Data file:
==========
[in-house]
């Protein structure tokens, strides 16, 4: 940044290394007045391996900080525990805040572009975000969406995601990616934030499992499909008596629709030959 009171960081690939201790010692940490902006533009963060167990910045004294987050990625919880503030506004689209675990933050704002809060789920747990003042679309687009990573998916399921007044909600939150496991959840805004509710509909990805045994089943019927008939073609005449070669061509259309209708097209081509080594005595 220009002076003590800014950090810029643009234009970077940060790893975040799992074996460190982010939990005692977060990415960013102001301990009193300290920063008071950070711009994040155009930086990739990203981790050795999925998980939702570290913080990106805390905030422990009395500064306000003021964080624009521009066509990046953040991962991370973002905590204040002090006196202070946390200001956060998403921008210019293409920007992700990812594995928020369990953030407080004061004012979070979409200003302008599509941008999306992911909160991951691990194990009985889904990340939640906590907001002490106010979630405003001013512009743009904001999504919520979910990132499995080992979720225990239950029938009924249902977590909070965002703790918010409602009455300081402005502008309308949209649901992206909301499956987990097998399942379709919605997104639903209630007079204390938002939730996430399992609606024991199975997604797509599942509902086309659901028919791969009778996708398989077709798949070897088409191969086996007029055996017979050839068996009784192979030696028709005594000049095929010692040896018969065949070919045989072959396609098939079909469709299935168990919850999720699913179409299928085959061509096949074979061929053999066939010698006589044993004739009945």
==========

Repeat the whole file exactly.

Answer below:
[in-house]
């Protein structure tokens, strides 16, 4: 940044290394007045391996900080525990805040572009975000969406995601990616934030499992499909008596629709030959 009171960081690939201790010692940490902006533009963060167990910045004294987050990625919880503030506004689209675990933050704002809060789920747990003042679309687009990573998916399921007044909600939150496991959840805004509710509909990805045994089943019927008939073609005449070669061509259309209708097209081509080594005595 220009002076003590800014950090810029643009234009970077940060790893975040799992074996460190982010939990005692977060990415960013102001301990009193300290920063008071950070711009994040155009930086990739990203981790050795999925998980939702570290913080990106805390905030422990009395500064306000003021964080624009521009066509990046953040991962991370973002905590204040002090006196202070946390200001956060998403921008210019293409920007992700990812594995928020369990953030407080004061004012979070979409200003302008599509941008999306992911909160991951691990194990009985889904990340939640906590907001002490106010979630405003001013512009743009904001999504919520979910990132499995080992979720225990239950029938009924249902977590909070965002703790918010409602009455300081402005502008309308949209649901992206909301499956987990097998399942379709919605997104639903209630007079204390938002939730996430399992609606024991199975997604797509599942509902086309659901028919791969009778996708398989077709798949070897088409191969086996007029055996017979050839068996009784192979030696028709005594000049095929010692040896018969065949070919045989072959396609098939079909469709299935168990919850999720699913179409299928085959061509096949074979061929053999066939010698006589044993004739009945």